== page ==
Hortonworks has quietly made available the DataFlow platform which is based on Apache NiFi and attempts to solve the processing needs of the IoAT.
Pivotal announced a complete re-design of Spring XD, its big data offering, during last week’s SpringOne2GX conference, with a corresponding re-brand from Spring XD to Spring Cloud Data Flow. The new product is focussed on orchestration.
The DBA’s primary job is to ensure that the business’s information is always available, with performance coming in at close second. We’ve already talked about optimizing distributed queries in Splunk and map-reduce queries in Hunk. In this report we expand upon that with more information that a DBA needs to know about Splunk databases.
Optimizing queries in Splunk’s Search Processing Language is similar to optimizing queries in SQL. The two core tenants are the same: Change the physics and reduce the amount of work done. Added to that are two precepts that apply to any distributed query.
A surprisingly common theme at the Splunk Conference is the architectural question, “Should I push, pull, or search in place?”
If you could handle all of the data you need to work with on one machine, then there is no reason to use big data techniques. So clustering is pretty much assumed for any installation larger than a basic proof of concept. In Splunk Enterprise, the most common type of cluster you’ll be dealing with is the Indexer Cluster.
When working with Hadoop, with or without Hunk, there are a number of ways you can accidentally kill performance. While some of the fixes require more hardware, sometimes the problems can be solved simply by changing the way you name your files.
Splunk is jumping into the service-monitoring sector with a new visualization called IT Service Intelligence.
Splunk can now store archived indexes on Hadoop. At the cost of performance, this offers a 75% reduction in storage costs without losing the ability to search the data. And with the new adapters, Hadoop tools such as Hive and Pig can process the Splunk-formatted data.
Splunk opened their big data conference with an emphasis on “making machine data accessible, usable, and valuable to everyone”. This is a shift from their original focus: indexing arbitrary big data sources. Reasonably happy with their ability to process data, they want to ensure that developers, IT staff, and normal people have a way to actually use all of the data their company is collecting.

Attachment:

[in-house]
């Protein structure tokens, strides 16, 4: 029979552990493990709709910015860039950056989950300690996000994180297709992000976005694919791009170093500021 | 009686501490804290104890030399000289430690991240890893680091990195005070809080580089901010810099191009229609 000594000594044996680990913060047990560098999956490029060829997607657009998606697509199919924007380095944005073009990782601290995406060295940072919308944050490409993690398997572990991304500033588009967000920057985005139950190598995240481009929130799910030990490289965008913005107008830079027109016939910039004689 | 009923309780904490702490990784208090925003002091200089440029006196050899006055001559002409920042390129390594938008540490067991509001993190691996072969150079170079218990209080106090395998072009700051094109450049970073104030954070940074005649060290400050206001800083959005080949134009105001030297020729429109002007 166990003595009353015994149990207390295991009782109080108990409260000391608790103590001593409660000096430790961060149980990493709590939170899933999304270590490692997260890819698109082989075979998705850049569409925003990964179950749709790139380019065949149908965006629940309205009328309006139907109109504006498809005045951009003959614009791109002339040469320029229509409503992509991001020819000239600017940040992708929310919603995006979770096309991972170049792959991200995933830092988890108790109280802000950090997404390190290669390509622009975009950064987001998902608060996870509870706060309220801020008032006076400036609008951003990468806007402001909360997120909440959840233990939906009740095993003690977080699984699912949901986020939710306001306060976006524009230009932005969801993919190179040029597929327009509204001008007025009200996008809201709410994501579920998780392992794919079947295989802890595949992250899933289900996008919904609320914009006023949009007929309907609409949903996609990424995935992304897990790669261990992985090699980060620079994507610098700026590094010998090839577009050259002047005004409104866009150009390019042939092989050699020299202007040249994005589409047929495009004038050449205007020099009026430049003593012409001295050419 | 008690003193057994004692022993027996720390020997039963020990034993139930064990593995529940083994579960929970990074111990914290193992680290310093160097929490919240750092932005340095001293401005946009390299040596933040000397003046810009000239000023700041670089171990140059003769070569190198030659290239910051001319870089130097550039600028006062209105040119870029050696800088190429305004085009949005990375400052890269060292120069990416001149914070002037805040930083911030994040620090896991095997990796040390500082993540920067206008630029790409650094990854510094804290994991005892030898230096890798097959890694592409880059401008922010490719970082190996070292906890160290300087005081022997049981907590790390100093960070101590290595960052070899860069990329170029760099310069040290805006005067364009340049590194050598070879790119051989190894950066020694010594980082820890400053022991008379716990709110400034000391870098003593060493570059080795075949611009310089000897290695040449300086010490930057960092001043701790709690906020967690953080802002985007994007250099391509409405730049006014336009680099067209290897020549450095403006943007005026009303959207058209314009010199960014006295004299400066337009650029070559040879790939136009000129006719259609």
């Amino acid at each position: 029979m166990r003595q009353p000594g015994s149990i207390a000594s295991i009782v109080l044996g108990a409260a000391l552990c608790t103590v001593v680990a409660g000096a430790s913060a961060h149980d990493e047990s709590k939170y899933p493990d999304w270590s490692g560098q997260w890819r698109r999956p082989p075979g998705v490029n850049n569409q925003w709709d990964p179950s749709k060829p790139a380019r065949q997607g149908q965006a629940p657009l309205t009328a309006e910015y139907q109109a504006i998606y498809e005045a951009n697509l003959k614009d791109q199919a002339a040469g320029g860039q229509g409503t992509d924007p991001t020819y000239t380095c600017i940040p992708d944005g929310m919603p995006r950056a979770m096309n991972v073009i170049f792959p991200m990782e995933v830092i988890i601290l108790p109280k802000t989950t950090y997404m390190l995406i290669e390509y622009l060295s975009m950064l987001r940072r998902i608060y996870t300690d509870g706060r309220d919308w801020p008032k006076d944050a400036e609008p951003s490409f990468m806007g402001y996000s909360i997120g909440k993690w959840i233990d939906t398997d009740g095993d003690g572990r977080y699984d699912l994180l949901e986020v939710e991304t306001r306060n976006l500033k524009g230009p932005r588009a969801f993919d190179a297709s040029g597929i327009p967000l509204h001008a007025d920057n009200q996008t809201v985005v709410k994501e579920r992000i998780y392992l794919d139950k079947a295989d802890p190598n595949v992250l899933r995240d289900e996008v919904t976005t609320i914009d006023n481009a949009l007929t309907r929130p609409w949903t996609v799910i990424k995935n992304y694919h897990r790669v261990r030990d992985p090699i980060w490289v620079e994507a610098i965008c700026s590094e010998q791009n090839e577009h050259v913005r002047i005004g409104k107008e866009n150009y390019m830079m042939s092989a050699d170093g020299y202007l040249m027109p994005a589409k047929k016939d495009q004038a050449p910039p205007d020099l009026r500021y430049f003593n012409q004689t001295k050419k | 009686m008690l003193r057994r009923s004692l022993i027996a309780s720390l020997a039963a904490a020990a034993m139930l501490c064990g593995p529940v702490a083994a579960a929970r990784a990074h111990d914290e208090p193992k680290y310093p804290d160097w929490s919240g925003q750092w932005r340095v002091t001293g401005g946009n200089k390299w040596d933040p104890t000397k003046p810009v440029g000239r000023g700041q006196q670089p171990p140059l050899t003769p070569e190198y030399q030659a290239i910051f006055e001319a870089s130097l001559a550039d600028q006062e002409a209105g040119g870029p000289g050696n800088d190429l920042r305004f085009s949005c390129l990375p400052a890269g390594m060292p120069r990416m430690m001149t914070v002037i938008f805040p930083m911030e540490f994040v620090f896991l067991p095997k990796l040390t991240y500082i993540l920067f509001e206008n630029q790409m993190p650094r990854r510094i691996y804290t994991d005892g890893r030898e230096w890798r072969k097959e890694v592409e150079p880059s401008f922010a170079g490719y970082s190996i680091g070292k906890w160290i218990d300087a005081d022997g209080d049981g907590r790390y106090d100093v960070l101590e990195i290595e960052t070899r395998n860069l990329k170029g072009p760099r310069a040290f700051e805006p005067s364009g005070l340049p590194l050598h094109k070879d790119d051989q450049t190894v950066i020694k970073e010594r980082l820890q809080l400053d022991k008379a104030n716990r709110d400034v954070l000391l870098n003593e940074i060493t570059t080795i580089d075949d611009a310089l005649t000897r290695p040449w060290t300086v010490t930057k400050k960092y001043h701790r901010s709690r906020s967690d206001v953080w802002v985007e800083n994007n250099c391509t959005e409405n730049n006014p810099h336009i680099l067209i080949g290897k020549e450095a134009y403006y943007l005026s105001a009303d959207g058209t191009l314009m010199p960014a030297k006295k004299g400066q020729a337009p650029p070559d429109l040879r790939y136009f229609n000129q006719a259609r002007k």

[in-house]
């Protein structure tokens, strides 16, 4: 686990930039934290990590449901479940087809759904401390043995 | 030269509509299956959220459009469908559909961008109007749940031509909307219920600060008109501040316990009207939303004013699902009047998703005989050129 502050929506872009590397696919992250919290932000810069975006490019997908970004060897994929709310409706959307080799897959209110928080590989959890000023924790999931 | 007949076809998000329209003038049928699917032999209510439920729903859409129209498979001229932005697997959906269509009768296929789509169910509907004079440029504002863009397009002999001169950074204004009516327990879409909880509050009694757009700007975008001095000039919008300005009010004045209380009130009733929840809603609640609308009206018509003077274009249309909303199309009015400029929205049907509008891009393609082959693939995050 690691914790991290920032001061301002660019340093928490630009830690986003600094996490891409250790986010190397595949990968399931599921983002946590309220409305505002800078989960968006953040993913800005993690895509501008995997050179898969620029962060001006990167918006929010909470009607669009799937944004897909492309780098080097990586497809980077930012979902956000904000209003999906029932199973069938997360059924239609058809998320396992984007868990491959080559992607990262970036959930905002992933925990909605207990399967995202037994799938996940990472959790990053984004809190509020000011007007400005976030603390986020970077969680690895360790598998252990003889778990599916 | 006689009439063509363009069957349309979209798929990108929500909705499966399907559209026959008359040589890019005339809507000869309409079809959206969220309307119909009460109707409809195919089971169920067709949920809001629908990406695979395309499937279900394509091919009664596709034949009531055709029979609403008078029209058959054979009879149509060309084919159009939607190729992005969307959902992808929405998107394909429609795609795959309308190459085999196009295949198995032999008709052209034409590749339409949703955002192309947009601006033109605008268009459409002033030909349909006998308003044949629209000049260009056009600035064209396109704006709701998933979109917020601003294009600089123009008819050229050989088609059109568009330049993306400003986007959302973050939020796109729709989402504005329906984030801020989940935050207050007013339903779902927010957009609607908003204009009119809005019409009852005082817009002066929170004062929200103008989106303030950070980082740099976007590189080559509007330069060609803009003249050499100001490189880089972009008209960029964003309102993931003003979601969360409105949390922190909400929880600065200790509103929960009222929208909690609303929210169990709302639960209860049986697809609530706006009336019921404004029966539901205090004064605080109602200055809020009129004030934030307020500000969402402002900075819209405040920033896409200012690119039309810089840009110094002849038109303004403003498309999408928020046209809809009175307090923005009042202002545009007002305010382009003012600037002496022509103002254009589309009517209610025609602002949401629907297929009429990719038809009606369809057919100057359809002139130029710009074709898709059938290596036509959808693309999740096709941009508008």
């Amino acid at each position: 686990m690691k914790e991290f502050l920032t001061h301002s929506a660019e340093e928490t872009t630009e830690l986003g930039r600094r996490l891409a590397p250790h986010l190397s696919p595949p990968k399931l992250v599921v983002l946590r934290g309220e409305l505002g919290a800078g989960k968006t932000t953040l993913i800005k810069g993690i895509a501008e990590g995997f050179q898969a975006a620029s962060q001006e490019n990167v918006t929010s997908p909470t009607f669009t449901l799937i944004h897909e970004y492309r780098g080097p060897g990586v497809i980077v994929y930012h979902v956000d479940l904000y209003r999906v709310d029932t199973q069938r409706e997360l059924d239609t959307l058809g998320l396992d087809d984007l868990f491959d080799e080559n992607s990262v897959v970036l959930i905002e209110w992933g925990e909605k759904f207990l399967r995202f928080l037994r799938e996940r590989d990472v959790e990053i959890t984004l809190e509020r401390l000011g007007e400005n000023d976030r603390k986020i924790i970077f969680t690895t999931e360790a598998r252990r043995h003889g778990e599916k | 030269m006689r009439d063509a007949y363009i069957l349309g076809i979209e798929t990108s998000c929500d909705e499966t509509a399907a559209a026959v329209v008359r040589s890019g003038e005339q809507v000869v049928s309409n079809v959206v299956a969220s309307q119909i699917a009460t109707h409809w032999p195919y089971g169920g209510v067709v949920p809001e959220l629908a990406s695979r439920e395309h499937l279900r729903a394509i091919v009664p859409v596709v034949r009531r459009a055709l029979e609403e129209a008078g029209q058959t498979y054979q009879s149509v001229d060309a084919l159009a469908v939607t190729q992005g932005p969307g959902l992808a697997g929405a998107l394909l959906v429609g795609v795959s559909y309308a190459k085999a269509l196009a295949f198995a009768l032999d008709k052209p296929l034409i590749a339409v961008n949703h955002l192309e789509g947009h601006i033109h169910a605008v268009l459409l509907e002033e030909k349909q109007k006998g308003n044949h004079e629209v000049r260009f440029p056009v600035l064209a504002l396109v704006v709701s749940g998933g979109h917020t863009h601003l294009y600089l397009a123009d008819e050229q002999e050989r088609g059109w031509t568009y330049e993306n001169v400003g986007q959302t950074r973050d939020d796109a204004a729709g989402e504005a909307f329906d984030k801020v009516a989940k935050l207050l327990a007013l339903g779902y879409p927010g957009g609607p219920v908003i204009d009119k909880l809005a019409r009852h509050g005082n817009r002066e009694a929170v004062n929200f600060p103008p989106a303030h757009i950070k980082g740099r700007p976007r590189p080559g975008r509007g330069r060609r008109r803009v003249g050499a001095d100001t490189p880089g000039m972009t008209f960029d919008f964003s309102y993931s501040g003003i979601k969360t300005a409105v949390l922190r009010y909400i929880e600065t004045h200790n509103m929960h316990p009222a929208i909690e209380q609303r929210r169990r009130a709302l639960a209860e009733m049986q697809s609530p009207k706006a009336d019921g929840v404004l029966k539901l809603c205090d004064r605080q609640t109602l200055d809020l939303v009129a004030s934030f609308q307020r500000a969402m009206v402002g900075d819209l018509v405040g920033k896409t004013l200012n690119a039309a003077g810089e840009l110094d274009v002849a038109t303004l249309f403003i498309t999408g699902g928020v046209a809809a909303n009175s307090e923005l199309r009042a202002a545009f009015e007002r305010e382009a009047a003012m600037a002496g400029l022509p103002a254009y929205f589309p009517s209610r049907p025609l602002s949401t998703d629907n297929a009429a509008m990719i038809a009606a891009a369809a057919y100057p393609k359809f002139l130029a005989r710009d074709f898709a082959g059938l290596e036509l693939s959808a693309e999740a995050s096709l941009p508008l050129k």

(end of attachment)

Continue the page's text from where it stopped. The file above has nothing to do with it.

On August 12, Google announced that its big data processing service has reached general availability. This managed service allows customers to build pipelines that manipulate data prior to being processed by big data solutions. Cloud Dataflow supports both streaming and batch programming in a unified model.
Airbnb recently opensourced Airflow, its own data workflow management framework. Airflow is being used internally at Airbnb to build, monitor and adjust data pipelines. Airflow’s creator, Maxime Beauchemin and Agari’s Data Architect and one of the framework’s early adopters Siddharth Anand discuss about Airflow, where it can be of use and future plans.
Any cloud provider that believes in data gravity is trying to make it easier to collect and store data in its facilities. To make data movement between cloud and on-premises endpoints easier, Microsoft recently announced the general availability of Azure Data Factory (ADF).
At QCon San Francisco, we offer two days of workshops (Nov 19-20). Workshops focus on developing the technical skills that leverage technologies you heard about from our expert practitioners during the conference sessions. Here is a glimpse at some of the experts you can learn from QCon SF ‘15 workshops.
For an organization to be data-driven, it's not enough to just dump mountains of data. That data needs to be accurate and meaningful. Julianna Göbölös-Szabó, data engineer at Prezi shared how they improved the quality of its log data. Their solution involved moving from unstructured to structured data with a lightweight, contract-based approach to nudge all teams in the right direction.